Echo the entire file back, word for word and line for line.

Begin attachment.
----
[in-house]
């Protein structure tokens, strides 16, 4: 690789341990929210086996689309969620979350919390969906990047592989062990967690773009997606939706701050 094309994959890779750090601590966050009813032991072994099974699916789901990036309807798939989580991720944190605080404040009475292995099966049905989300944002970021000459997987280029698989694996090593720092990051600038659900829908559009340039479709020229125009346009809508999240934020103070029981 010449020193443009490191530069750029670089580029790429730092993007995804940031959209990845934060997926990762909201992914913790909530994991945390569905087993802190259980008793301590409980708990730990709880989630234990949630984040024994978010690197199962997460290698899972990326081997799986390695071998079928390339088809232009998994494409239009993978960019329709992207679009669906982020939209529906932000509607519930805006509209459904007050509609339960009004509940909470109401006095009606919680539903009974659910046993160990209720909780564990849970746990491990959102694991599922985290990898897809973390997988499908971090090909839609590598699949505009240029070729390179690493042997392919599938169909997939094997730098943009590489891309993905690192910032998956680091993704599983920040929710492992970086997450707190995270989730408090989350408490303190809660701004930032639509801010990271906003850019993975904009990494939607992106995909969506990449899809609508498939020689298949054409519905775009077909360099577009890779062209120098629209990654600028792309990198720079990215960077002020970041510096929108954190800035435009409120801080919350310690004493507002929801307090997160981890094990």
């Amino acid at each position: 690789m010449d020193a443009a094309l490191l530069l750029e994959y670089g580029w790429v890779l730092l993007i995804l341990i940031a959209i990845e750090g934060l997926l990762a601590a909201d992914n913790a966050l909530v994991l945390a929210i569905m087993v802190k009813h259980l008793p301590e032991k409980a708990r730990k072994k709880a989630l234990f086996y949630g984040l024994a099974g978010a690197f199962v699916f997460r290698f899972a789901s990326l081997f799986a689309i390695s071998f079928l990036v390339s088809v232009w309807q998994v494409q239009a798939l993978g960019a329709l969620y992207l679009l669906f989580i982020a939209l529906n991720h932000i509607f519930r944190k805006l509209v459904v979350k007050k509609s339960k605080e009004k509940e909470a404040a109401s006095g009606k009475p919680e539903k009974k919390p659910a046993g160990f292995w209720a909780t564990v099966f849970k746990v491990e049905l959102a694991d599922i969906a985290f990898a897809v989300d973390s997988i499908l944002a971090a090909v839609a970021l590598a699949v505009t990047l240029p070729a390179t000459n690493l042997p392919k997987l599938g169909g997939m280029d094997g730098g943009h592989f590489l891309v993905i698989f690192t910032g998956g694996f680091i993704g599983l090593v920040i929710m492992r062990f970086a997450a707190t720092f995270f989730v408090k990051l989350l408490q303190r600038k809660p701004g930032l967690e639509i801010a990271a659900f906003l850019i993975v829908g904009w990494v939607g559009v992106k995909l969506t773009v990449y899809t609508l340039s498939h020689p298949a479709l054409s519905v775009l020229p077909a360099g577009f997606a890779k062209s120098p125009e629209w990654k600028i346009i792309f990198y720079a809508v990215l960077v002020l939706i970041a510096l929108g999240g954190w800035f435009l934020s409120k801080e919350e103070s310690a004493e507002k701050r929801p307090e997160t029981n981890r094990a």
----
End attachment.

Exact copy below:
[in-house]
């Protein structure tokens, strides 16, 4: 690789341990929210086996689309969620979350919390969906990047592989062990967690773009997606939706701050 094309994959890779750090601590966050009813032991072994099974699916789901990036309807798939989580991720944190605080404040009475292995099966049905989300944002970021000459997987280029698989694996090593720092990051600038659900829908559009340039479709020229125009346009809508999240934020103070029981 010449020193443009490191530069750029670089580029790429730092993007995804940031959209990845934060997926990762909201992914913790909530994991945390569905087993802190259980008793301590409980708990730990709880989630234990949630984040024994978010690197199962997460290698899972990326081997799986390695071998079928390339088809232009998994494409239009993978960019329709992207679009669906982020939209529906932000509607519930805006509209459904007050509609339960009004509940909470109401006095009606919680539903009974659910046993160990209720909780564990849970746990491990959102694991599922985290990898897809973390997988499908971090090909839609590598699949505009240029070729390179690493042997392919599938169909997939094997730098943009590489891309993905690192910032998956680091993704599983920040929710492992970086997450707190995270989730408090989350408490303190809660701004930032639509801010990271906003850019993975904009990494939607992106995909969506990449899809609508498939020689298949054409519905775009077909360099577009890779062209120098629209990654600028792309990198720079990215960077002020970041510096929108954190800035435009409120801080919350310690004493507002929801307090997160981890094990």
């Amino acid at each position: 690789m010449d020193a443009a094309l490191l530069l750029e994959y670089g580029w790429v890779l730092l993007i995804l341990i940031a959209i990845e750090g934060l997926l990762a601590a909201d992914n913790a966050l909530v994991l945390a929210i569905m087993v802190k009813h259980l008793p301590e032991k409980a708990r730990k072994k709880a989630l234990f086996y949630g984040l024994a099974g978010a690197f199962v699916f997460r290698f899972a789901s990326l081997f799986a689309i390695s071998f079928l990036v390339s088809v232009w309807q998994v494409q239009a798939l993978g960019a329709l969620y992207l679009l669906f989580i982020a939209l529906n991720h932000i509607f519930r944190k805006l509209v459904v979350k007050k509609s339960k605080e009004k509940e909470a404040a109401s006095g009606k009475p919680e539903k009974k919390p659910a046993g160990f292995w209720a909780t564990v099966f849970k746990v491990e049905l959102a694991d599922i969906a985290f990898a897809v989300d973390s997988i499908l944002a971090a090909v839609a970021l590598a699949v505009t990047l240029p070729a390179t000459n690493l042997p392919k997987l599938g169909g997939m280029d094997g730098g943009h592989f590489l891309v993905i698989f690192t910032g998956g694996f680091i993704g599983l090593v920040i929710m492992r062990f970086a997450a707190t720092f995270f989730v408090k990051l989350l408490q303190r600038k809660p701004g930032l967690e639509i801010a990271a659900f906003l850019i993975v829908g904009w990494v939607g559009v992106k995909l969506t773009v990449y899809t609508l340039s498939h020689p298949a479709l054409s519905v775009l020229p077909a360099g577009f997606a890779k062209s120098p125009e629209w990654k600028i346009i792309f990198y720079a809508v990215l960077v002020l939706i970041a510096l929108g999240g954190w800035f435009l934020s409120k801080e919350e103070s310690a004493e507002k701050r929801p307090e997160t029981n981890r094990a």